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Uncharted: The Nathan Drake Collection

Platform(s): PlayStation 4
Genre: Action/Adventure
Developer: Bluepoint Games
Release Date: Oct. 9, 2015

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PS4 Review - 'Uncharted: The Nathan Drake Collection'

by Chris "Atom" DeAngelus on Oct. 21, 2015 @ 1:00 a.m. PDT

Uncharted: The Nathan Drake Collection includes the single-player campaigns for Uncharted: Drake's Fortune, Uncharted 2: Among Thieves, and Uncharted 3: Drake's Deception.

The adventures of Nathan Drake took a little while to get going in the previous console generation, but now, he's probably one of PlayStation's biggest names. Aided in no small part by the technical wizardry of Naughty Dog and the excellent voice work of Nolan North, Drake has become an iconic character. With the PlayStation 4 attracting a lot of new players to the platform, many have not had the chance to experience Drake's adventures. Uncharted: The Nathan Drake Collection lets them do just that, and while it isn't perfect, it's a great way for newcomers to experience Uncharted for the first time.

Drake is a self-proclaimed descendent of Sir Francis Drake and has made it his life's calling to seek out treasure, often for a hefty profit. Along with a recurring cast of friends and foes, he travels across the world, battling fellow treasure hunters and occasionally supernatural dangers as he seeks lost treasure. Each of the three games is a self-contained adventure, though they refer to previous stories, and newcomers to the franchise should start with the first Uncharted title, if only for an introduction to the characters.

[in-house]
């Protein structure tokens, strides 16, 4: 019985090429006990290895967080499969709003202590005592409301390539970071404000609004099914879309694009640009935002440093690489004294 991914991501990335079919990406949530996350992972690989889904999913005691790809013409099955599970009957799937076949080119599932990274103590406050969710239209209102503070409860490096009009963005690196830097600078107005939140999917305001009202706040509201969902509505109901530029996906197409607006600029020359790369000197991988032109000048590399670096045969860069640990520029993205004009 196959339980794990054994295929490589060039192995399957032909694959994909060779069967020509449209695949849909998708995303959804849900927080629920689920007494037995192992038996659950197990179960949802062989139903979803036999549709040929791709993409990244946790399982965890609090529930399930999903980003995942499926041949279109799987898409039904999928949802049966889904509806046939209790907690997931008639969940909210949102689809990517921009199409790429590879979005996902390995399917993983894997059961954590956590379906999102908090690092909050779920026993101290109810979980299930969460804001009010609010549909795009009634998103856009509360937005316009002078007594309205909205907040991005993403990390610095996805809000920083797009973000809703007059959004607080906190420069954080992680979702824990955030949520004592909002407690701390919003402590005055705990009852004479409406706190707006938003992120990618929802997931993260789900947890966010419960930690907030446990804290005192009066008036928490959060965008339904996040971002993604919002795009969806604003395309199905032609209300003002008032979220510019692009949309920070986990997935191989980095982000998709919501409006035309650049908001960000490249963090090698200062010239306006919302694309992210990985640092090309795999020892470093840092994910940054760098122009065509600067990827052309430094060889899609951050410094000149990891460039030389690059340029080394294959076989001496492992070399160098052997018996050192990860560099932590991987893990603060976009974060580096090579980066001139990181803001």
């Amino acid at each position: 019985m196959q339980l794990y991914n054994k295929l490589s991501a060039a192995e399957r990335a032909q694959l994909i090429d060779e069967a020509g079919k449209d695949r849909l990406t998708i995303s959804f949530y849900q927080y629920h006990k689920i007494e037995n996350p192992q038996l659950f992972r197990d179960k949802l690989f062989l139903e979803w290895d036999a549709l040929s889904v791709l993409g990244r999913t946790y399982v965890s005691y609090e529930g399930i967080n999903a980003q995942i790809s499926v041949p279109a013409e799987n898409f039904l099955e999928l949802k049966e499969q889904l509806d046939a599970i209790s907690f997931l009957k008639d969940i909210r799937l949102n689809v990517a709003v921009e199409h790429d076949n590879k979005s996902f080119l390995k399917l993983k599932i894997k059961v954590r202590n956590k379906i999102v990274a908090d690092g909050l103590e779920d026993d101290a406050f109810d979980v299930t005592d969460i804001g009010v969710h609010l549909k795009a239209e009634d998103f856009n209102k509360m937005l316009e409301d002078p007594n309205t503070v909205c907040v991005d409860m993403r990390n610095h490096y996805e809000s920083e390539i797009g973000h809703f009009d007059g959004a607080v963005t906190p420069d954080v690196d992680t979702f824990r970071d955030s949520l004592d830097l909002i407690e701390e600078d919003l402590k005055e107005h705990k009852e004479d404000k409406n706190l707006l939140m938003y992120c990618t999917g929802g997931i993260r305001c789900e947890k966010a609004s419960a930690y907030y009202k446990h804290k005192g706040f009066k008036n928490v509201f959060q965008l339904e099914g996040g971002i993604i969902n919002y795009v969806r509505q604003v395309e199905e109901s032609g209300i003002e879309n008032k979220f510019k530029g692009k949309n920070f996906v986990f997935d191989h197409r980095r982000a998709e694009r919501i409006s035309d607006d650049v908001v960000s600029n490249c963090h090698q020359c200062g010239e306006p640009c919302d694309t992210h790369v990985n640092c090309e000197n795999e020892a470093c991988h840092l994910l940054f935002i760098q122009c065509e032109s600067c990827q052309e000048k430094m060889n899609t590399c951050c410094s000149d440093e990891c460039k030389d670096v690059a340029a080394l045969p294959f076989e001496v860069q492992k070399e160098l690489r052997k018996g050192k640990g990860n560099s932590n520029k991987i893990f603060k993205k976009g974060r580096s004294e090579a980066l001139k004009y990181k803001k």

All three Uncharted games are cinematic shooters with an emphasis on story and set pieces to emulate the style of films like "Indiana Jones." The gameplay switches between three styles: cinematic scenes, platforming/climbing sequences and combat. The game swaps between all three at a moment's notice, so it feels like a Hollywood blockbuster.

The cinematic scenes are probably what people think of when they think of Uncharted. The dramatic scenes are "guided" experiences that are provided in such a way that they don't feel like it. Whether you're running away from explosions, falling down a mountain or escaping from a train that is about to fall off a cliff, the scenes are cool and memorable. Drake and his friends quip and argue their way through even the tensest moments. These are not serious games, and their few attempts to delve into drama fall flat compared when compared to Drake making a snarky comment before diving into another bit of danger.